Church at Belgodere, Corsica, 1913
Farm Montcorin, 1918
A Road in the Countryside, 1918
Victorine ou La tigresse, 1919
Torso with Blue Ribbon, 1921
Catherine Reclining Nude on a Leopard Skin, 1923
Yellow Daisies, 1926
The daughter of an unmarried laundress, Suzanne Valadon became a circus acrobat at the age of fifteen, but a year later, a fall from a trapeze ended that career. In the Montmartre quarter of Paris, she pursued her interest in art, first working as a model for artists, observing and learning their techniques, before becoming a noted painter herself. She modelled for Henri de Toulouse-Lautrec (who gave her painting lessons), Pierre-Auguste Renoir, and Pierre-Cécile Puvis de Chavannes, and is known to have had affairs with the latter two. In the early 1890s she befriended Edgar Degas who, impressed with her bold line drawings and fine paintings, purchased her work and encouraged her efforts. She remained one of Degas' closest friends until his death.
The most recognizable image of Valadon would be in Renoir's Dance at Bougival from 1883, the same year that she posed for City Dance. In 1885, Renoir painted her portrait again as Girl Braiding Her Hair. Another of his portraits of her in 1885, Suzanne Valadon, is of her head and shoulders in profile. Valadon frequented the bars and taverns of Paris along with her fellow painters, and she was Toulouse-Lautrec's subject in his oil painting The Hangover.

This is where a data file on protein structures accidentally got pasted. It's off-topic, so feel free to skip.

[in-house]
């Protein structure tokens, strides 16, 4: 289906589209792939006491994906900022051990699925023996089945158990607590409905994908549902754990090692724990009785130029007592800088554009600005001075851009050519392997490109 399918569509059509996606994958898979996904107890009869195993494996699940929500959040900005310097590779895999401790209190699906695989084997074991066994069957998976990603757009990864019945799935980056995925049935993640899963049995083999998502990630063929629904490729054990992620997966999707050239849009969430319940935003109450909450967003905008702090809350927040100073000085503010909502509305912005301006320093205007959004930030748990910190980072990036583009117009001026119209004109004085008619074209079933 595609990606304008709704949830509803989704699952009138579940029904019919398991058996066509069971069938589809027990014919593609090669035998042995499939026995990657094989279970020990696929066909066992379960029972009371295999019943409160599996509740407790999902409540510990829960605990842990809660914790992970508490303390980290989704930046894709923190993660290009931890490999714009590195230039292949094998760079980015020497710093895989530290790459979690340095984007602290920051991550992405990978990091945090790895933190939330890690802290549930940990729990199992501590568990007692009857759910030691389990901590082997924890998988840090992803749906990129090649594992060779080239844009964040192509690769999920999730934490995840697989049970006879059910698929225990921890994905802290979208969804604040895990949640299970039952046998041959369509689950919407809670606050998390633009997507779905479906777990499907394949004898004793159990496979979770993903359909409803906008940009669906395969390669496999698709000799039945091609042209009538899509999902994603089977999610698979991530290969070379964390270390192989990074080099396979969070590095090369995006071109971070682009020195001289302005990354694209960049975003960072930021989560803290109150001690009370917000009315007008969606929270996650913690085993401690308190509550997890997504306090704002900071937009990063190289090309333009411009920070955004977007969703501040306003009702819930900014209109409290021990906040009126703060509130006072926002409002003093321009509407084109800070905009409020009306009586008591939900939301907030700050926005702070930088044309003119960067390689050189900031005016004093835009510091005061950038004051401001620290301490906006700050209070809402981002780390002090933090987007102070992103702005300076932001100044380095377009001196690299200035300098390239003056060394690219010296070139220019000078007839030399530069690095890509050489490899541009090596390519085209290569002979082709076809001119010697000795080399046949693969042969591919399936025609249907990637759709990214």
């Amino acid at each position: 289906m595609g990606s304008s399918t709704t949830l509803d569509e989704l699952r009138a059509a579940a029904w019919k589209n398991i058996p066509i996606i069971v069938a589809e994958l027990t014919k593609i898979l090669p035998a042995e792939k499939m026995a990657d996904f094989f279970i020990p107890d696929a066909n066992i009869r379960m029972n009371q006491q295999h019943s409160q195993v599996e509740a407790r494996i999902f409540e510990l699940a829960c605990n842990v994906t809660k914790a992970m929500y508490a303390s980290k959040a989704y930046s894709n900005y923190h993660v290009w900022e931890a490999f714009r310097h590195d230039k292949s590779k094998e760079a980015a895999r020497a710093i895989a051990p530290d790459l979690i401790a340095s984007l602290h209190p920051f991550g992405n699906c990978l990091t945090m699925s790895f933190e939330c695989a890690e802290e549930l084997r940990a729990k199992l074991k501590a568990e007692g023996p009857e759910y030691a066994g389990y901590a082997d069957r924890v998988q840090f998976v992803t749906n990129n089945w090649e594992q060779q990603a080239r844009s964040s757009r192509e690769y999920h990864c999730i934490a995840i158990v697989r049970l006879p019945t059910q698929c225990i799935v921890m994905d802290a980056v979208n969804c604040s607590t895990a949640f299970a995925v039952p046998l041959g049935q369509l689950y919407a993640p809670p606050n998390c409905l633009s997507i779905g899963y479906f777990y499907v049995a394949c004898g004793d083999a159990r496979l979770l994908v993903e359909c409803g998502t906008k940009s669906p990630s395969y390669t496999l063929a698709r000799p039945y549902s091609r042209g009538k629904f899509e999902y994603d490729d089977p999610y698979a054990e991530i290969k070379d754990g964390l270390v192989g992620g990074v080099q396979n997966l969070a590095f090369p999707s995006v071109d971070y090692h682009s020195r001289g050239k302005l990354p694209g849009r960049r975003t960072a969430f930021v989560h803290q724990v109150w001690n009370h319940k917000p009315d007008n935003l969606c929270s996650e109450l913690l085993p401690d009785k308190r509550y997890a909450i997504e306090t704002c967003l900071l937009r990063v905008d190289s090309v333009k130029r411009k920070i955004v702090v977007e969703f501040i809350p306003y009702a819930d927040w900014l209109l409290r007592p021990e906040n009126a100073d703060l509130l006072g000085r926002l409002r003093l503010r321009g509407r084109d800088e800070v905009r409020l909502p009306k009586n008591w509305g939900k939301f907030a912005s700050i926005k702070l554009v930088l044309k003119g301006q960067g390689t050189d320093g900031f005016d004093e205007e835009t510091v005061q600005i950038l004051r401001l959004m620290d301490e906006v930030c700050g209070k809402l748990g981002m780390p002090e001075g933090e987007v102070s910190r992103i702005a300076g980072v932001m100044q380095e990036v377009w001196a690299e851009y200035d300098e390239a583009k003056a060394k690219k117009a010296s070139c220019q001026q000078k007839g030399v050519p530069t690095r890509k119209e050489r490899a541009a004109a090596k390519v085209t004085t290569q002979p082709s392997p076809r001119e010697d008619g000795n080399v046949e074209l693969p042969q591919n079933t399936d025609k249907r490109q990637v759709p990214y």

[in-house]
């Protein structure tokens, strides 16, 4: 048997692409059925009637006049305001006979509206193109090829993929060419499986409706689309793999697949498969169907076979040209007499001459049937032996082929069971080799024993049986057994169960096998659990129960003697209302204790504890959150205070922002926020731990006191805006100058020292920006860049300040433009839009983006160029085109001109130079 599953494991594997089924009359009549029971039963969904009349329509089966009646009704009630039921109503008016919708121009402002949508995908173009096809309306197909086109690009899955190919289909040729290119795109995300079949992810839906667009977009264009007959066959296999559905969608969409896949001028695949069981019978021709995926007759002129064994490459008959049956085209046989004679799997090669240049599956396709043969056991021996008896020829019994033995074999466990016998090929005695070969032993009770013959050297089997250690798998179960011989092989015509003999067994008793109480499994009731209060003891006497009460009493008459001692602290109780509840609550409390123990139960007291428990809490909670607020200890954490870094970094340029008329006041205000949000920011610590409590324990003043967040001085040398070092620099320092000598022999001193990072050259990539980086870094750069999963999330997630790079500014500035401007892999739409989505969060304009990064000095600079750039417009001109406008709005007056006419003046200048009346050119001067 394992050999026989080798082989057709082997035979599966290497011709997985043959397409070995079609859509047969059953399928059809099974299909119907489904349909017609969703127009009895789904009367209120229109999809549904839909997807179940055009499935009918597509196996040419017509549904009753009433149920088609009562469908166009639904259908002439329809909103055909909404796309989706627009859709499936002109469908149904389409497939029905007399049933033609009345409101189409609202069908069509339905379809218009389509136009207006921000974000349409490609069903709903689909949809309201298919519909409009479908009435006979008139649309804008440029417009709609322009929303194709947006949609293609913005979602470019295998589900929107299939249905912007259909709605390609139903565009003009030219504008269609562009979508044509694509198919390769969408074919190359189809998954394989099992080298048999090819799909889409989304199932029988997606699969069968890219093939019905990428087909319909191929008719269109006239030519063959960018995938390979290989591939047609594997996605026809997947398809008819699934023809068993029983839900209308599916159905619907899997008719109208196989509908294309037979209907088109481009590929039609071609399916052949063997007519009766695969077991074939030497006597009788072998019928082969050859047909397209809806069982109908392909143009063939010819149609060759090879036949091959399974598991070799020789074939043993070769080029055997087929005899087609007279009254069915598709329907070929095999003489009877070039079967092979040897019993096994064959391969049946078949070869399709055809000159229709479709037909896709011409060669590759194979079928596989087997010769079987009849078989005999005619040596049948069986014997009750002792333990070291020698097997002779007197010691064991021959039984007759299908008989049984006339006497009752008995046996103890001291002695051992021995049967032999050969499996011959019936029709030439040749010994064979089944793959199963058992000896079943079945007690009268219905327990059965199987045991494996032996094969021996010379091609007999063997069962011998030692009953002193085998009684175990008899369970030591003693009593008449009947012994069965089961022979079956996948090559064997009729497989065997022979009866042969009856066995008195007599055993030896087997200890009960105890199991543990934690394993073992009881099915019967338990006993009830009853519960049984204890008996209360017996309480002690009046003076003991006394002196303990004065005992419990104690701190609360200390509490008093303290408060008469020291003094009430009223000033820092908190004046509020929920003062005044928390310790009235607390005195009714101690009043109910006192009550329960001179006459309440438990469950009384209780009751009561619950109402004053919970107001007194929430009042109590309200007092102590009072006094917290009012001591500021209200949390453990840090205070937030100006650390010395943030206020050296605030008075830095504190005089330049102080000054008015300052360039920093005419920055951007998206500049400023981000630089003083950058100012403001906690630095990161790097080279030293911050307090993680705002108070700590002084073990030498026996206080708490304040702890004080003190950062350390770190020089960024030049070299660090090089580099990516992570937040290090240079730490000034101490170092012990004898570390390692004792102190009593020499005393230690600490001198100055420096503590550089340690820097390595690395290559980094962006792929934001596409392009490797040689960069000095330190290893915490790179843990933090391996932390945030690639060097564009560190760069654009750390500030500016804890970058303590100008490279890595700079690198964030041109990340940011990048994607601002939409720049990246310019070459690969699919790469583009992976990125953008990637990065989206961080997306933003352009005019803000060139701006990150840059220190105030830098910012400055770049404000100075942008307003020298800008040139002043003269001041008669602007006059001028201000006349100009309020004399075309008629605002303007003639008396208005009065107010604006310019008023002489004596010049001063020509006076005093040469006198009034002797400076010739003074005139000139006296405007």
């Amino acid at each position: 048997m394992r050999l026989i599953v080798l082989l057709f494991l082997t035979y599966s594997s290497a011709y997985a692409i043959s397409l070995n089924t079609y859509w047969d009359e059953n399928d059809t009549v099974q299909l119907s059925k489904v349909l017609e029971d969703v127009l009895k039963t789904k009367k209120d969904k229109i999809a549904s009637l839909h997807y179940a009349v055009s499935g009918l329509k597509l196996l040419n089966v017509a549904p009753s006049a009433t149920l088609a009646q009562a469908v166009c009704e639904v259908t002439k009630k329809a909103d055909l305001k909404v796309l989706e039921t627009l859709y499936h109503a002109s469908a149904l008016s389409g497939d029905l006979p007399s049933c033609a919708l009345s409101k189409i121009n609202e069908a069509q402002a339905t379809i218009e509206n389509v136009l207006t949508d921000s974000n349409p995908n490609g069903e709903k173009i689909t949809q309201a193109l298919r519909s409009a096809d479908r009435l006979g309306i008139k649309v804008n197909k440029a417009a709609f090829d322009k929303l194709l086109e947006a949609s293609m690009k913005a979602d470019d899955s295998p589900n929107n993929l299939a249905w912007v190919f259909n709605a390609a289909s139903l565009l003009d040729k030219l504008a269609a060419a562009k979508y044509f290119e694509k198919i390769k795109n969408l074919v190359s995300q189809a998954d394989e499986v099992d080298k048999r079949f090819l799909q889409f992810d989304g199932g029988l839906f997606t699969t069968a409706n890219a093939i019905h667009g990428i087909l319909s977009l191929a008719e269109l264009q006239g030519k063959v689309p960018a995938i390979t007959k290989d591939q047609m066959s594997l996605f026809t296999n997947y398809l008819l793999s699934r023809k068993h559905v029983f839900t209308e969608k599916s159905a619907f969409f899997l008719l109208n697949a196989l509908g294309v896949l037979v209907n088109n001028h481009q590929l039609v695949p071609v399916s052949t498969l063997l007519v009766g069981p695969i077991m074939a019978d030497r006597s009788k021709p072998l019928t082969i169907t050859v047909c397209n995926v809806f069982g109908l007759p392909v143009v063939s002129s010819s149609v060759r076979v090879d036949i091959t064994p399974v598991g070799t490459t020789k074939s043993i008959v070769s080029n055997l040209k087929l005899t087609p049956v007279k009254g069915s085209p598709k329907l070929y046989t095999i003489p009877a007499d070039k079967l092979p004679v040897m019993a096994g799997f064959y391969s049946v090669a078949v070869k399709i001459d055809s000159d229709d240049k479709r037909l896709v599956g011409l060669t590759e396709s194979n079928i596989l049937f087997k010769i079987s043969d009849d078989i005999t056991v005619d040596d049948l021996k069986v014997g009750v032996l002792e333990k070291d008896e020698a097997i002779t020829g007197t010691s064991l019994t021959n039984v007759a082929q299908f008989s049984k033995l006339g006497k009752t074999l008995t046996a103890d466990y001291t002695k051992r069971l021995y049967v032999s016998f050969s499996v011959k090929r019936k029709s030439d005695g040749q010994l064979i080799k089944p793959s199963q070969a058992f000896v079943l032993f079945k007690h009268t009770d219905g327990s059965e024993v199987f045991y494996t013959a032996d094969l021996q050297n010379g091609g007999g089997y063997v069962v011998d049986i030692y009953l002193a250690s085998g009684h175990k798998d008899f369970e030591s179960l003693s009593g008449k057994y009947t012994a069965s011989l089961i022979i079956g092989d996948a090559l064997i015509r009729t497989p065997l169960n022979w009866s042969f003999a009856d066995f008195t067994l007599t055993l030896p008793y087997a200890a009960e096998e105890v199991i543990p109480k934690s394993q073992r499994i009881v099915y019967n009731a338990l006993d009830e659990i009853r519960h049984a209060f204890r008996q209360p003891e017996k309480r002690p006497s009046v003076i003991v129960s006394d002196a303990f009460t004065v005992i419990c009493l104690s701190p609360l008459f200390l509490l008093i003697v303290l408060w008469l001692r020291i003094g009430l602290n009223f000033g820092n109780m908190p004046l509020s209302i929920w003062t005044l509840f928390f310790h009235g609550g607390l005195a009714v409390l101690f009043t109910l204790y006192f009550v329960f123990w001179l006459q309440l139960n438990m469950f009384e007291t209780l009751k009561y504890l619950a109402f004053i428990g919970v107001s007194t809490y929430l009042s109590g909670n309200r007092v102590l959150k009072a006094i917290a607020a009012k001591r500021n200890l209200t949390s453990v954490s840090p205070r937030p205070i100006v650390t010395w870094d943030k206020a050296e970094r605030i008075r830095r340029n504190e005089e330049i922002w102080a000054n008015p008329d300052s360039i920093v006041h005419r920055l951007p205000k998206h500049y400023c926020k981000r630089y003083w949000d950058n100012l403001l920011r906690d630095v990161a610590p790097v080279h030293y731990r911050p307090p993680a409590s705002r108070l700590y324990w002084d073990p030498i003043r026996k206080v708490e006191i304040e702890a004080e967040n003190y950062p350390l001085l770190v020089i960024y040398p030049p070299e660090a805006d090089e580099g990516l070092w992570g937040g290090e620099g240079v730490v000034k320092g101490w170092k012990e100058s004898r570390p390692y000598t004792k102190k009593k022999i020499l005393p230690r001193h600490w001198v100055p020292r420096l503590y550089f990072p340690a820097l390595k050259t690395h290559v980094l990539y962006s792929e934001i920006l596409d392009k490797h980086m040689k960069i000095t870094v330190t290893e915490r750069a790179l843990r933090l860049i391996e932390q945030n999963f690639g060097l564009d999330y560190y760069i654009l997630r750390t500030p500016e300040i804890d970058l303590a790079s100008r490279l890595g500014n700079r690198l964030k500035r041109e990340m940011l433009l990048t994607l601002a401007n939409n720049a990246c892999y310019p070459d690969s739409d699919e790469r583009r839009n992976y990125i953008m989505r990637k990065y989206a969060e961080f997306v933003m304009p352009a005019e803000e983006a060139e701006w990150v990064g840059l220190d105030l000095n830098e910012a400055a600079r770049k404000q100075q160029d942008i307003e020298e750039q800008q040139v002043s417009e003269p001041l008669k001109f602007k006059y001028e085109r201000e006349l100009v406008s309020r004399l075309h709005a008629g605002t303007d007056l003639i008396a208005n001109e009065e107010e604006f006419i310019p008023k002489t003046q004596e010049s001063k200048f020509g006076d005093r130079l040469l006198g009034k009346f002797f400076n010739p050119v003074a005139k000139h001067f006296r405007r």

Valadon painted still lifes, portraits, flowers, and landscapes that are noted for their strong composition and vibrant colors. She was, however, best known for her candid female nudes. A perfectionist, she worked on some of her oil paintings for up to 13 years before showing them. She also worked in pastel. Her first exhibitions, held in the early 1890s, consisted mostly of portraits. She regularly showed work at the Galerie Bernheim-Jeune in Paris
The Hangover (Suzanne Valadon), by Toulouse Lautrec
Suzanne Valadon - Portrait of Erik Satie (1866-1925) c.1892
One of the first oils, dating from 1893, was of composer Erik Satie. Valadon and Satie had an intense six-month love affair in 1893. A smitten Satie proposed marriage after their first night together but she turned him down. For Satie, the intimacy of his relationship with Valadon would be the only one of its kind in his life, leaving him at its end, he said, with "nothing but an icy loneliness that fills the head with emptiness and the heart with sadness."
In Montmartre, Pierre Puvis de Chavannes had an affair with one of his models, Suzanne Valadon, who would become one of the leading artists of the day as well as the mother, teacher, and mentor of Maurice Utrillo.
Suzanne Valadon peinte par Puvis de Chavannes (1880)